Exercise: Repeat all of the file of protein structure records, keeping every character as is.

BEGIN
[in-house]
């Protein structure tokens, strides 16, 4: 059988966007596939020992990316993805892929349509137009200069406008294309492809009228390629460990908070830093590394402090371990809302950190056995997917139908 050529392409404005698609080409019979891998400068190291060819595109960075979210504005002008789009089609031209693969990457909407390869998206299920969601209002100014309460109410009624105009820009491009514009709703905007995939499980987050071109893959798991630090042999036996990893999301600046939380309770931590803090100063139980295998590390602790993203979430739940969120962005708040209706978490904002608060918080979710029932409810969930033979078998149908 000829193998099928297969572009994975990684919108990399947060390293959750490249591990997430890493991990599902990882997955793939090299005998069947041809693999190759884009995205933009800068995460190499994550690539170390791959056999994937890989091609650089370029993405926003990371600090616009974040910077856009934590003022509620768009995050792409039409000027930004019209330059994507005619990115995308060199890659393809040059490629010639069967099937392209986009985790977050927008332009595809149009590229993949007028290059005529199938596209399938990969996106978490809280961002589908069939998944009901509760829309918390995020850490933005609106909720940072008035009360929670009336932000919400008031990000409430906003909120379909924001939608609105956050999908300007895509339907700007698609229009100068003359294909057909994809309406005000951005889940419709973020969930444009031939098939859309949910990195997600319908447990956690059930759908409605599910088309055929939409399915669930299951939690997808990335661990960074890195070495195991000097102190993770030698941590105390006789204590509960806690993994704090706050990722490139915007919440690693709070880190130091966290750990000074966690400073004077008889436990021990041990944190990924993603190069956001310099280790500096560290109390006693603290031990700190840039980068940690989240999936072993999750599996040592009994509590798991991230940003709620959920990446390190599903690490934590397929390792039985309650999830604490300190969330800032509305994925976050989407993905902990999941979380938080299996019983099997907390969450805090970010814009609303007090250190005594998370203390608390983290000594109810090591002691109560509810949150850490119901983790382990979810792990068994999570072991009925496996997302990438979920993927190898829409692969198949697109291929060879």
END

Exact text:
[in-house]
């Protein structure tokens, strides 16, 4: 059988966007596939020992990316993805892929349509137009200069406008294309492809009228390629460990908070830093590394402090371990809302950190056995997917139908 050529392409404005698609080409019979891998400068190291060819595109960075979210504005002008789009089609031209693969990457909407390869998206299920969601209002100014309460109410009624105009820009491009514009709703905007995939499980987050071109893959798991630090042999036996990893999301600046939380309770931590803090100063139980295998590390602790993203979430739940969120962005708040209706978490904002608060918080979710029932409810969930033979078998149908 000829193998099928297969572009994975990684919108990399947060390293959750490249591990997430890493991990599902990882997955793939090299005998069947041809693999190759884009995205933009800068995460190499994550690539170390791959056999994937890989091609650089370029993405926003990371600090616009974040910077856009934590003022509620768009995050792409039409000027930004019209330059994507005619990115995308060199890659393809040059490629010639069967099937392209986009985790977050927008332009595809149009590229993949007028290059005529199938596209399938990969996106978490809280961002589908069939998944009901509760829309918390995020850490933005609106909720940072008035009360929670009336932000919400008031990000409430906003909120379909924001939608609105956050999908300007895509339907700007698609229009100068003359294909057909994809309406005000951005889940419709973020969930444009031939098939859309949910990195997600319908447990956690059930759908409605599910088309055929939409399915669930299951939690997808990335661990960074890195070495195991000097102190993770030698941590105390006789204590509960806690993994704090706050990722490139915007919440690693709070880190130091966290750990000074966690400073004077008889436990021990041990944190990924993603190069956001310099280790500096560290109390006693603290031990700190840039980068940690989240999936072993999750599996040592009994509590798991991230940003709620959920990446390190599903690490934590397929390792039985309650999830604490300190969330800032509305994925976050989407993905902990999941979380938080299996019983099997907390969450805090970010814009609303007090250190005594998370203390608390983290000594109810090591002691109560509810949150850490119901983790382990979810792990068994999570072991009925496996997302990438979920993927190898829409692969198949697109291929060879």